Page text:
“Beyond COVID”: the future of teaching and learning

To kick off the start of 2022, the Edubytes team is looking ahead with optimism to our collective experience “Beyond COVID”.

This month, our guest editors are Dr. Silvia Bartolic, Associate Professor of Teaching in the Department of Sociology, Dr. Jonathan Graves, Assistant Professor of Teaching in the Vancouver School of Economics, and Stephen Michaud, Senior Manager, Learning Applications, Integrations, and Analytics in the Centre for Teaching, Learning and Technology. Together, they share work produced during the first phase of UBC’s “Beyond COVID” project, which explored what the future of teaching and learning in higher education could — and should — look like, following the challenges and disruptions brought about by COVID-19. 

Teaching and Learning “Beyond” COVID-19

COVID-19 has affected many functions of the university – including the ways we teach and learn. It has required faculty, staff, and students to make often-dramatic changes to their routines, and to identify and re-prioritize many of the things that were often taken for granted. The “Beyond COVID” project was convened in April 2020 to begin a conversation about what teaching and learning might look like in a world reshaped by the pandemic — five to 20 years into the future. What have we learned? What worked? What didn’t work? What might work better under different conditions? 

Rather than settle into an organically-emerging “new normal,” this project engaged a group of approximately 100 faculty, staff, and students to identify how we might purposefully shape the future of teaching and learning in a way that will allow UBC to succeed and thrive in an increasingly uncertain future. This article summarizes the outcomes of this project, and adapts some of the material from the preliminary report it produced.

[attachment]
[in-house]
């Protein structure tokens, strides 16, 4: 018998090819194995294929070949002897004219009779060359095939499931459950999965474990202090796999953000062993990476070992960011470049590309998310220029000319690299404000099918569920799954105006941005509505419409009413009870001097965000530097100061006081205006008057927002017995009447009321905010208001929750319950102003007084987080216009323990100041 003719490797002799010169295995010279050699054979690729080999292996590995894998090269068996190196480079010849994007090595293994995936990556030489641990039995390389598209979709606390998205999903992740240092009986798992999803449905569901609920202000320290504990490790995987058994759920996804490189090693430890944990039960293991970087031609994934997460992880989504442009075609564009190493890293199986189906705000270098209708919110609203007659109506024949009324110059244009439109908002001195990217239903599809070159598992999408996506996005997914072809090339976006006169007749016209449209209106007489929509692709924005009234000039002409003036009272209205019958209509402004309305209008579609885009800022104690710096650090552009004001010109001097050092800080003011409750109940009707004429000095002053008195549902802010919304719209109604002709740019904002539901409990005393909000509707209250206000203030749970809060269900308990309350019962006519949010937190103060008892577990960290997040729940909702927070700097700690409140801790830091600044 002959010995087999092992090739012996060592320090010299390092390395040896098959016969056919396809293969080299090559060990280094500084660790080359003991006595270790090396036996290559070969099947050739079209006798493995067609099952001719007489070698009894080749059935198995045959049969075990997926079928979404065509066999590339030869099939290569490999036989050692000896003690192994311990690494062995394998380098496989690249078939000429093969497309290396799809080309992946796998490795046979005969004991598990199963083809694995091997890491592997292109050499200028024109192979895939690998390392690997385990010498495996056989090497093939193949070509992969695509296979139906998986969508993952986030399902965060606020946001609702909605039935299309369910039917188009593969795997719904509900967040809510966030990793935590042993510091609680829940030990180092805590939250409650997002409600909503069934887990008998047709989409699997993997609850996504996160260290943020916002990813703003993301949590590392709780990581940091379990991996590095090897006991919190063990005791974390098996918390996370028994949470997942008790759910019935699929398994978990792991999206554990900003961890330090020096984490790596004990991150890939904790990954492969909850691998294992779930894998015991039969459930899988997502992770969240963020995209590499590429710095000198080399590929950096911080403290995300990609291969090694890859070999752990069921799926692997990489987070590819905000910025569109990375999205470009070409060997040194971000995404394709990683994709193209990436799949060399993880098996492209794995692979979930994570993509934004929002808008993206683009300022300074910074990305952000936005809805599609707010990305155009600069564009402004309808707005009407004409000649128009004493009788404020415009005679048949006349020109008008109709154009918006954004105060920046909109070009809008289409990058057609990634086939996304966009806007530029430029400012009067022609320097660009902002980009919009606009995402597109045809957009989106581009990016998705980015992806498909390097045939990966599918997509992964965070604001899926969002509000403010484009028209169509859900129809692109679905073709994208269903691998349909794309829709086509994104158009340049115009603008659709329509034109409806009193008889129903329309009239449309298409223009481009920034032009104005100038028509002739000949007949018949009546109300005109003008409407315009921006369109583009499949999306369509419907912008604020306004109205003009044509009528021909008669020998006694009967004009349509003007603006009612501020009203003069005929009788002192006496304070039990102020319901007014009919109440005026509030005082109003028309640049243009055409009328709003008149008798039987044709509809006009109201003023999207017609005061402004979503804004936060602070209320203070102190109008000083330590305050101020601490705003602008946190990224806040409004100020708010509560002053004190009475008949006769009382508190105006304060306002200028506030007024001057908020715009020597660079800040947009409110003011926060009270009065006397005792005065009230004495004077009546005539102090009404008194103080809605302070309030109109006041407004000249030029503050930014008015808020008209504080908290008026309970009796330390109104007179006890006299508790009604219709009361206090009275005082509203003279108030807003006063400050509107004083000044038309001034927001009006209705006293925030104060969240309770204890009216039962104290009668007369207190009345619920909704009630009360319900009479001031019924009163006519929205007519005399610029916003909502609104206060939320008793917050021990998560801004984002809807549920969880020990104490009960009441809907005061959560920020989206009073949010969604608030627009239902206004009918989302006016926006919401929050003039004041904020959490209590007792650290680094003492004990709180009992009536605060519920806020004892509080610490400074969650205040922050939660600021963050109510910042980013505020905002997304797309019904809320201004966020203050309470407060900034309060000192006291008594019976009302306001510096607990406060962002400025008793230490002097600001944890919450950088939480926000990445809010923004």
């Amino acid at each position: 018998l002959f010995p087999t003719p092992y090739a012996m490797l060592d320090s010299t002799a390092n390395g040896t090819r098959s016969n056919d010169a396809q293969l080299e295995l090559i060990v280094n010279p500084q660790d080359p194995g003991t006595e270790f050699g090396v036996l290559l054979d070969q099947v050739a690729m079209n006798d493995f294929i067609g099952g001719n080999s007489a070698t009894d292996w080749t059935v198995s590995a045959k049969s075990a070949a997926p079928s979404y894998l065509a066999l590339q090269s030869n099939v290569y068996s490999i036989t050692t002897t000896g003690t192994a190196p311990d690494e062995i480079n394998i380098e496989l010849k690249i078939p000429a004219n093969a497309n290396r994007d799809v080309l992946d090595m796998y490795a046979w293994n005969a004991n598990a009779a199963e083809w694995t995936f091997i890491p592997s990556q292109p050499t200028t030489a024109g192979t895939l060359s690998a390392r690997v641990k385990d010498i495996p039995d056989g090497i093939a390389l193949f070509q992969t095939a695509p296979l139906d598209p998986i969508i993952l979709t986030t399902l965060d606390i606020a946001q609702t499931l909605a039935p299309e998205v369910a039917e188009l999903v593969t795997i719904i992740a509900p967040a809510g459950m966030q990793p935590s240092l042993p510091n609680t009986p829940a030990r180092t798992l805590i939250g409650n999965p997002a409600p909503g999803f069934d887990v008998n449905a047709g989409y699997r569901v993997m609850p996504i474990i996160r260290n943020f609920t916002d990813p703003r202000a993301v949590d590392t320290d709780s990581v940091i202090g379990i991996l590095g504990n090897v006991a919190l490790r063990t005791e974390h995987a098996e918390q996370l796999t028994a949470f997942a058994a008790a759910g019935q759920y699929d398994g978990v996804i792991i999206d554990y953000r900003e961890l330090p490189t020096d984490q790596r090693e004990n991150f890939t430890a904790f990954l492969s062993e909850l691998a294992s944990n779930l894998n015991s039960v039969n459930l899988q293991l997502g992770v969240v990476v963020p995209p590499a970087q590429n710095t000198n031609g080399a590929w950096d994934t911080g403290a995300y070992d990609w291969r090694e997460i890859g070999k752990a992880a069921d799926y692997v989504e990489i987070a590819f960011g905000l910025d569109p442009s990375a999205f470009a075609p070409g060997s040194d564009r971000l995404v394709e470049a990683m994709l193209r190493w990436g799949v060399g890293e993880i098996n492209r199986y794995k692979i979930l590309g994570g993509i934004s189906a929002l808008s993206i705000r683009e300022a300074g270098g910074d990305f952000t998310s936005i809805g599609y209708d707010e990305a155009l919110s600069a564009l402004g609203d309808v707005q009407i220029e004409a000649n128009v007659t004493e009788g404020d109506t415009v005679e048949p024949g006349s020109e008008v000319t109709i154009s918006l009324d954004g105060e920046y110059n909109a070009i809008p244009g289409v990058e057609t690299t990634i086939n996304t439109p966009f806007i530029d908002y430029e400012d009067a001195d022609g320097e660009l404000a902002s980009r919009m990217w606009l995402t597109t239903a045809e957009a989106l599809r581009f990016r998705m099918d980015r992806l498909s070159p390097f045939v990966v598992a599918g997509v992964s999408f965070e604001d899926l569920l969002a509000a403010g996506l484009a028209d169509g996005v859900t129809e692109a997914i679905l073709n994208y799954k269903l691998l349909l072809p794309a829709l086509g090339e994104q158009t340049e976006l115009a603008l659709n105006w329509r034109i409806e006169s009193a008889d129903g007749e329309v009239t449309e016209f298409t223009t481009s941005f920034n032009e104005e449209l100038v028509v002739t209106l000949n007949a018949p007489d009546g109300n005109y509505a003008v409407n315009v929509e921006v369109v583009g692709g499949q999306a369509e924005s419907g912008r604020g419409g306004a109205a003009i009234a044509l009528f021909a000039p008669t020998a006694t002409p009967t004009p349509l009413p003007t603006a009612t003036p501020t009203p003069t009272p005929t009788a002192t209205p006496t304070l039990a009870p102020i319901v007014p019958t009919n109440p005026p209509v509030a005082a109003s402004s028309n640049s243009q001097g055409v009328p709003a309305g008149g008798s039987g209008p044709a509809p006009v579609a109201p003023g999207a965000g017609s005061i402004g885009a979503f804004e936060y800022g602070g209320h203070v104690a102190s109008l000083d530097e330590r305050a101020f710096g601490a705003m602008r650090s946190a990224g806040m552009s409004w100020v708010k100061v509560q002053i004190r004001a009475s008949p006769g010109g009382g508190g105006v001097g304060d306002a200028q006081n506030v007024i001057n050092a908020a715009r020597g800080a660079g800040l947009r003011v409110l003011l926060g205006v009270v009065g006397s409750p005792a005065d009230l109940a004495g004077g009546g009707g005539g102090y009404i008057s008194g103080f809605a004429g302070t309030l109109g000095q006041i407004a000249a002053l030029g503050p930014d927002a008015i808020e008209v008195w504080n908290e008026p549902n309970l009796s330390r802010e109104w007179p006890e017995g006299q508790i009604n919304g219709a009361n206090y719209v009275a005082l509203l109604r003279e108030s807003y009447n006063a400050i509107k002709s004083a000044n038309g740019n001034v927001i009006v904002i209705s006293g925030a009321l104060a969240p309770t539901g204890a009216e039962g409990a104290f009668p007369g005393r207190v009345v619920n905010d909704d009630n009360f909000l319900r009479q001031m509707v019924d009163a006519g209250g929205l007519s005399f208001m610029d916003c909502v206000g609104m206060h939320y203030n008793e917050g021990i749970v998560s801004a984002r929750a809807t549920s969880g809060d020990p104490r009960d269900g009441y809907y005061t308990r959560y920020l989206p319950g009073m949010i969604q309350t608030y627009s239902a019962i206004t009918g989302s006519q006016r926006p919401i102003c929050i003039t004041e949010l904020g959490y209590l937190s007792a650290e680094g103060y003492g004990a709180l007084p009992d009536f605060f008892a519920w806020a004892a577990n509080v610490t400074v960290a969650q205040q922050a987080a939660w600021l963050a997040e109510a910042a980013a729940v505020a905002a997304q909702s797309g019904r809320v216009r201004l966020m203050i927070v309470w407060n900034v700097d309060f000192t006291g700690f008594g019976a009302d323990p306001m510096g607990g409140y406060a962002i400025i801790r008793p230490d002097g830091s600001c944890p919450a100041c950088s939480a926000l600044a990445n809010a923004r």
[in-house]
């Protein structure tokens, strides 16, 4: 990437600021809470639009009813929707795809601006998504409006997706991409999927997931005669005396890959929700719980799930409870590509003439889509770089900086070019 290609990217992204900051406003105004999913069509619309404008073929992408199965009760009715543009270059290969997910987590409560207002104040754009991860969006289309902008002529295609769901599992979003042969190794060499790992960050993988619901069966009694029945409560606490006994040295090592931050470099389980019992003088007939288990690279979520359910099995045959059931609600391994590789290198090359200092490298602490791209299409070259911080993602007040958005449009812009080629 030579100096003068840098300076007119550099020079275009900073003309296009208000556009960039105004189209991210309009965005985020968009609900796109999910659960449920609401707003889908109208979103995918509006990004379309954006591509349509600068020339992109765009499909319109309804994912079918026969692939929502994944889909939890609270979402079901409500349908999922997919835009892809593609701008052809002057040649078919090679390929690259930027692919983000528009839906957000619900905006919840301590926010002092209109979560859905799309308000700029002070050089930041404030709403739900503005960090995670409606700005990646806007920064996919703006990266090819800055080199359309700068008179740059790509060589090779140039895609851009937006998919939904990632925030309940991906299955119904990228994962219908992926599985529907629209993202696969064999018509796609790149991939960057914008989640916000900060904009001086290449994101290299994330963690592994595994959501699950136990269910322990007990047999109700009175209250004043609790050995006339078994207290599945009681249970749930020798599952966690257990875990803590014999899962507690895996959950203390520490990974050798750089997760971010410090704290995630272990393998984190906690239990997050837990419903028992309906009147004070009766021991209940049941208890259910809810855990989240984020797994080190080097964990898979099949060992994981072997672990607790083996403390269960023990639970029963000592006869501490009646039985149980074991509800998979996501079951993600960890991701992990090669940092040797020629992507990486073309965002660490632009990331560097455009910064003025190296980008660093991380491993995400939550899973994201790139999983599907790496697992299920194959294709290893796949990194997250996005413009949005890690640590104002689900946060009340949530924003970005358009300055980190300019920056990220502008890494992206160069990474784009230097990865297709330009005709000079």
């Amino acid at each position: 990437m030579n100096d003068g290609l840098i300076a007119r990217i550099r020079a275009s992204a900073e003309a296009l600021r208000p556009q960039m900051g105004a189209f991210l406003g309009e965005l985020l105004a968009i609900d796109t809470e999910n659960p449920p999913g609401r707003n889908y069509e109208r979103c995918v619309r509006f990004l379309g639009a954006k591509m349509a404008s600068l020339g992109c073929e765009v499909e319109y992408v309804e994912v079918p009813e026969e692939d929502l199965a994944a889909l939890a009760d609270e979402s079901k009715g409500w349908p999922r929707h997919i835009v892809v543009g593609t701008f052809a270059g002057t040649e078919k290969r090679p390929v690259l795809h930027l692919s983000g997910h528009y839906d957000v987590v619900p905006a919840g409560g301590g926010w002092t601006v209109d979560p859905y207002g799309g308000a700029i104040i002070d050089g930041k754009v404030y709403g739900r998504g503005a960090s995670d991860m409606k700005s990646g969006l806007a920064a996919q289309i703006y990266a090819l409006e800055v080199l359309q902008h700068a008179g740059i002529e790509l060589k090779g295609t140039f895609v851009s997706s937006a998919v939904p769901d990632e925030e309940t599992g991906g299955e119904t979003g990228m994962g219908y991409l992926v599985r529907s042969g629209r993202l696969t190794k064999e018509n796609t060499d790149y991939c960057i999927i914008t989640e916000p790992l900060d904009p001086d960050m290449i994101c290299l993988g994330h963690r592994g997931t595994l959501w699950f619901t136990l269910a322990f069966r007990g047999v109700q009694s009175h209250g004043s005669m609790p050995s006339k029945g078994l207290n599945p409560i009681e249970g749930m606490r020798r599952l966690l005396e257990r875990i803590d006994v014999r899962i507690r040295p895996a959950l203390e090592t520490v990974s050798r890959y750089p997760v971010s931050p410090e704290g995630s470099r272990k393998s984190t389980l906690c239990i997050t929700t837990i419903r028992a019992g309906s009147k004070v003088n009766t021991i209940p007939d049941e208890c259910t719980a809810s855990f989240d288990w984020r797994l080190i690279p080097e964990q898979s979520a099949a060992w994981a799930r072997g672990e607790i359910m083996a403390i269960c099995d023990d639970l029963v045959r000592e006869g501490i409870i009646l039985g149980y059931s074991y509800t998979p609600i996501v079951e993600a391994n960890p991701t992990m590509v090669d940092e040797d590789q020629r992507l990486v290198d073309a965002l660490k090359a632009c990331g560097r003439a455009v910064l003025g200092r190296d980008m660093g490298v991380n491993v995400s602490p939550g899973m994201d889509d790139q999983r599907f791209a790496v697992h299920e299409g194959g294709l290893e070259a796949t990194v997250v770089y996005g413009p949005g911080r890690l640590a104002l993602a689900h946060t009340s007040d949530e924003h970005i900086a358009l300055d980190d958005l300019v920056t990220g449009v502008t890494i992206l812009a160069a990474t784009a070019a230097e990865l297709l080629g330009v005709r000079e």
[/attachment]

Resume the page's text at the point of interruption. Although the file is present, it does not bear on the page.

Over the summer of 2021, this project formed six working groups, covering areas such as assessment, technology, curriculum design, and welfare. Each working group met a number of times and produced a set of recommendations: specific implementable goals that suggest tangible changes to practices here at UBC. These recommendations were synthesized into four themes, which summarized the conclusions of the working groups. These themes were: 

  • Theme 1: Innovation and flexibility
  • Theme 2: Inclusion and well-being 
  • Theme 3: Technology and support for faculty and student success 
  • Theme 4: Processes and policies  


Theme 1: Innovation and flexibility 

The pandemic forced instructors and students to rapidly transition online — with limited preparation and in a context of significant disruption. Despite the rapidity of this shift, UBC managed the transition relatively well, as discussed in this internal UBC report.  

Instructors, staff, and students had to be innovative and flexible in their approach to teaching and learning. This project considered how we can continue this innovation into the future in ways that retain the benefits that emerged during this period. The group identified goals for “beyond” COVID: expanding accessibility of learning experiences and supporting flexible approaches to course/program design. This article by Nworie (2021) describes how universities may use the experiences from the online transition to improve institutional practices for the future. 


Theme 2: Inclusion and well-being